Two people who stand out are Bobby and Zach, she said.
Bobby is an older, outgoing gentleman with a less erratic style of swing dancing than younger people. He’s always prowling the sides of the room, looking for a partner.
Zach is a young, energetic male who flies across the dance floor like a hummingbird, twirling and dipping his partner, and never missing a beat until the song is over.
Every time a new move that looks hard is demonstrated, a large sigh can be heard from the crowd.
One woman shouts, “I can’t do that!”
But everyone attempts the move with their new partner, then rotates again.
By 8:40 p.m., people are no longer smiling or laughing as much, and instead just look tired.
Their brains have been completely fried from the influx of new information.
Nevertheless, the process continues for the rest of the hour: rotate, learn a new move, practice it, rotate again.
Toward the end of the hour, the instructors ask dancers to start putting all of their individual moves together.
Instead of showing the dancers a specific combination of moves, the instructors now allow the leads to form their own combinations.
At first, there can be a moment of uncertainty as a new lead tries to determine what move to attempt in the middle of the dance.
But that moment of uncertainty soon goes away with practice, and the dances become noticeably smoother.
As they teach the lesson, the instructors choose the music.
During one lesson, a female instructor controlled the music with her Apple watch, allowing her to stop and start the music with ease.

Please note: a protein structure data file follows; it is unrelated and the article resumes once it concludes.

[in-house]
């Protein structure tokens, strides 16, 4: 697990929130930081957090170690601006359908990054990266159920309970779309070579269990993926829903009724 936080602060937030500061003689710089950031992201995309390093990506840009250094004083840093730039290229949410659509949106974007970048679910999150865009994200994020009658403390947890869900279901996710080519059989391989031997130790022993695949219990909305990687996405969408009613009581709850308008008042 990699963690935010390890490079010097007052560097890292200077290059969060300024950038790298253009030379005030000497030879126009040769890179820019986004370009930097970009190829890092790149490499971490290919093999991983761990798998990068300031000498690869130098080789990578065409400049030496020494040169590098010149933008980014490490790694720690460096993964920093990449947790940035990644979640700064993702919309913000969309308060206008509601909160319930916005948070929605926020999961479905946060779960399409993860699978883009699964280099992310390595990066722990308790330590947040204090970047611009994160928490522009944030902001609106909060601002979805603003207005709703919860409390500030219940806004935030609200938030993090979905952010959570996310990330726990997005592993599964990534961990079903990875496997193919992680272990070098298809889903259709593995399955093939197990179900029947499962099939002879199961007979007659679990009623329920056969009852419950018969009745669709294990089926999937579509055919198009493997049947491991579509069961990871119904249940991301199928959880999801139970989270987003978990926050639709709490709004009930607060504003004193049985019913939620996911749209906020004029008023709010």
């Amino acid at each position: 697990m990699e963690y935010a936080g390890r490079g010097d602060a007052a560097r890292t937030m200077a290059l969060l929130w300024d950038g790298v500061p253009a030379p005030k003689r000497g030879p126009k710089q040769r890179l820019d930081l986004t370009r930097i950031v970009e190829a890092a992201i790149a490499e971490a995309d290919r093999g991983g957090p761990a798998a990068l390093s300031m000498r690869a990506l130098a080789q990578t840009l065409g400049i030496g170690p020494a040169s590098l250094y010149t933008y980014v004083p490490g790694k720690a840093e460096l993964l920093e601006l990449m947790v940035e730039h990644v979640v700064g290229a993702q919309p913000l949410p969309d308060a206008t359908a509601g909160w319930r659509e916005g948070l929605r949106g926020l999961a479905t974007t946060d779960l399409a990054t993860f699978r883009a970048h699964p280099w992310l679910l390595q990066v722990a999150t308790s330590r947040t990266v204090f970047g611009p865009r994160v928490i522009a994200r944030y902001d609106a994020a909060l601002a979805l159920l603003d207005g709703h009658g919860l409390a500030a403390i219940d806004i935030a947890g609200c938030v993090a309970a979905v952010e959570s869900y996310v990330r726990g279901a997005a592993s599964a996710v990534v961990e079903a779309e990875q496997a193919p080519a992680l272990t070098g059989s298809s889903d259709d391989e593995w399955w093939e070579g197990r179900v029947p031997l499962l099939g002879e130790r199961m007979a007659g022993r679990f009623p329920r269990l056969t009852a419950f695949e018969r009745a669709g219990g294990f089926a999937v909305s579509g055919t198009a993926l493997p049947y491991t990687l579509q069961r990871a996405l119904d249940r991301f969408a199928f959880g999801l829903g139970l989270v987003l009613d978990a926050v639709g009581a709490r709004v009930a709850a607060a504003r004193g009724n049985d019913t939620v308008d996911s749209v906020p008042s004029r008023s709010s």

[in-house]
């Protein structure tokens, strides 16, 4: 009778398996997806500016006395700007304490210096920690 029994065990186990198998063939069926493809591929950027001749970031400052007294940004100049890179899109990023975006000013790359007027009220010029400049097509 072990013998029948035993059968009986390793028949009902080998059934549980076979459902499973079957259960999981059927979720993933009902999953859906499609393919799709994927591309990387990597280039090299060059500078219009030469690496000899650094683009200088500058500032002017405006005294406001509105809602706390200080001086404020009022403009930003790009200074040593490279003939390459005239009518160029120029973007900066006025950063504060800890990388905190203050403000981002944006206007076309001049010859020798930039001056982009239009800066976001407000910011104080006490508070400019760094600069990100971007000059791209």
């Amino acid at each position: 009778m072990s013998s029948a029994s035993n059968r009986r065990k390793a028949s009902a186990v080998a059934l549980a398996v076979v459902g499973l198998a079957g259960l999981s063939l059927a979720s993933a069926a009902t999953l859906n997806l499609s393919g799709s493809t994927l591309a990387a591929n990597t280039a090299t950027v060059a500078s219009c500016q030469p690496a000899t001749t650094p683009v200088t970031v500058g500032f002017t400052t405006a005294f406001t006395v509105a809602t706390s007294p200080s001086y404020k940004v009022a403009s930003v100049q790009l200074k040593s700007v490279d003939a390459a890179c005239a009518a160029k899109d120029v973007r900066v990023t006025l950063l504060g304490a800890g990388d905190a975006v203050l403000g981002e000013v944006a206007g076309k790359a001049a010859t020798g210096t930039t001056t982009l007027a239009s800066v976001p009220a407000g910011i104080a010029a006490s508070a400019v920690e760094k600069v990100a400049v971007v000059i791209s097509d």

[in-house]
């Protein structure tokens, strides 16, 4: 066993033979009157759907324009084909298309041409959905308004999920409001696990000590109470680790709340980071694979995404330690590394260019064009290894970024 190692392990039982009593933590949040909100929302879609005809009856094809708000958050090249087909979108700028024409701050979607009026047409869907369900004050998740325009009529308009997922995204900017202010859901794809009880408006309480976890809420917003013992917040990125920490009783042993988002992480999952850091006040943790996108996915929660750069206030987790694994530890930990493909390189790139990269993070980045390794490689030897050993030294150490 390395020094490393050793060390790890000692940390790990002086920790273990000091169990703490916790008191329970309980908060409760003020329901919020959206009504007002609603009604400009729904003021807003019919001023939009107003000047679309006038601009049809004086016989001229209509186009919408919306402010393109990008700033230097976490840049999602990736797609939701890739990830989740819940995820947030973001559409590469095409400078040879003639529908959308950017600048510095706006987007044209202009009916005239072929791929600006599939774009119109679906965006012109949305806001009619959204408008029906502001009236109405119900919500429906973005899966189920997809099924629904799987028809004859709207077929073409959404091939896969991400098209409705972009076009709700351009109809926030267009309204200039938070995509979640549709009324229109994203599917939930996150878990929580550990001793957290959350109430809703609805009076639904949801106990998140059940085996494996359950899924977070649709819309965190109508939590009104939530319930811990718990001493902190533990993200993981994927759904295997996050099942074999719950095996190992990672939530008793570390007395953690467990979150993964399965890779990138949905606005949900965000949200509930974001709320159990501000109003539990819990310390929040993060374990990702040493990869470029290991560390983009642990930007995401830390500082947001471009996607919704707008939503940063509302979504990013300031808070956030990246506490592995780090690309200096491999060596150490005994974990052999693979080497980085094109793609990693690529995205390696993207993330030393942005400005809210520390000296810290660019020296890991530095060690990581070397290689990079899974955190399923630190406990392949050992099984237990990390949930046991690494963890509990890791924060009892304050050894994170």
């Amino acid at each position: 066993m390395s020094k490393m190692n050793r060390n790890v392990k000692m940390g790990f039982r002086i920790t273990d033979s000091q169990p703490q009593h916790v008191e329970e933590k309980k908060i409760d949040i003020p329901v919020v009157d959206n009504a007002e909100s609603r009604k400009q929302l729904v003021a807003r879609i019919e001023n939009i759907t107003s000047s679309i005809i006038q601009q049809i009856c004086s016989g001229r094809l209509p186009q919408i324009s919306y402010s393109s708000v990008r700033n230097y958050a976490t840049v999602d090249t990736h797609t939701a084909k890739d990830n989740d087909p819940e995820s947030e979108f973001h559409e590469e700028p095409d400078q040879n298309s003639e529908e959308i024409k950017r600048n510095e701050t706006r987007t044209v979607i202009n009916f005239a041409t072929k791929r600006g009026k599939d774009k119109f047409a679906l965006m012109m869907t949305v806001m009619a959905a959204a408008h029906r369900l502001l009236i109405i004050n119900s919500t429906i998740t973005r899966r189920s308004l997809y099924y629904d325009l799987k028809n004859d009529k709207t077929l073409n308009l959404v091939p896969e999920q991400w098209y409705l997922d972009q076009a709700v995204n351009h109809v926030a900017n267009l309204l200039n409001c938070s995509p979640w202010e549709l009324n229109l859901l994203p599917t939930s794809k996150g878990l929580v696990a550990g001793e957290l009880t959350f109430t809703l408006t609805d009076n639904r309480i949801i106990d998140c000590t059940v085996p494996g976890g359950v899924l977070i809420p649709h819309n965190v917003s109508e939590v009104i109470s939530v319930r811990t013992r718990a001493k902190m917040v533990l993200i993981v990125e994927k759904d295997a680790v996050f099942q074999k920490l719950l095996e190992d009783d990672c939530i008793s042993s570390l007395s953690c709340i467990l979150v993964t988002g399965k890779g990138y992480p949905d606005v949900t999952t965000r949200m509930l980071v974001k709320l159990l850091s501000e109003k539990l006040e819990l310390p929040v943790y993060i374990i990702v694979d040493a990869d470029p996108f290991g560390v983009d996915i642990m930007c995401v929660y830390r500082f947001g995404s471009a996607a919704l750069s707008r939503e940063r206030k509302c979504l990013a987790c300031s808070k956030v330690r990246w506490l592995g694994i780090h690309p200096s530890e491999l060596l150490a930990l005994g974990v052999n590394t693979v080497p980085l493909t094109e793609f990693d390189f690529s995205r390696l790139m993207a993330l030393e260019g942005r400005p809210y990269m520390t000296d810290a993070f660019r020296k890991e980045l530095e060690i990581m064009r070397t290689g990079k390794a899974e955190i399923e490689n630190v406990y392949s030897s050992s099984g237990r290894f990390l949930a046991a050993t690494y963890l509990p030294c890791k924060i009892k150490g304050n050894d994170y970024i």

Songs like “Hooked on Swing” by Larry Elgart and his Manhattan Swing Orchestra and “Sing, Sing, Sing” by BBC Big Band are popular.
Music is picked based on its danceability, not its popularity.
No one sings or hums the song like at a modern-day dance. The point is to dance to the beat of the song, not to know it.
After the class, people free dance until they get tired or until the studio closes at midnight.Lonergan and her friends usually stay one to two hours after the class finishes around 9 p.m.
“After about an hour after the class, it starts to get really tiring to keep dancing,” Lonergan said. “It can get especially tiring if you dance with some of the more advanced swing dancers who go really fast.”
Once free dance begins, some head toward the middle of the room to dance, while others stand on the outside to watch or wait until someone asks them to dance.
“You can always spot the regulars,” Lonergan said.
“They just look advanced and are always asking people to dance.”
The regulars are mainly guys, who range in ages from 30 to 75.
The younger dancers follow a more traditional ‘20s style of swing dancing, using the moves that the instructors demonstrated in the lesson.
On the other hand, the older gentlemen go for a more ‘50s style of swing dancing, the style that one would see in older movies.
But the regulars aren’t the only outgoing and enthusiastic ones.
On Oct. 28, Lonergan led a group of sophomores to Midtown Stomp for Halloween-themed night.
Everyone was dressed in costumes, and the dance floor was decorated with spiderwebs.
Sophomore Luca Procida, dressed as Superman, spotted the perfect match across the room – Supergirl, who happened to be around Procida’s age.
“I just had to dance with her,” Procida said.
“While we danced, we talked about school, and once the dance was over, I said thank you, and we both walked away.
“That was it.”
Sophomore Bianca Hansen also came along, even though she had some fears at first.
“I thought a lot of people would be advanced, and we would just look stupid out there,” Hansen said.
“I eventually caught on, and I didn’t turn out to be as bad as I thought!”
Sophomore Chloé Collinwood agreed.
“People don’t judge you out there,” Collinwood said.
“They are just there to help you and have fun.”
—By Jack Christian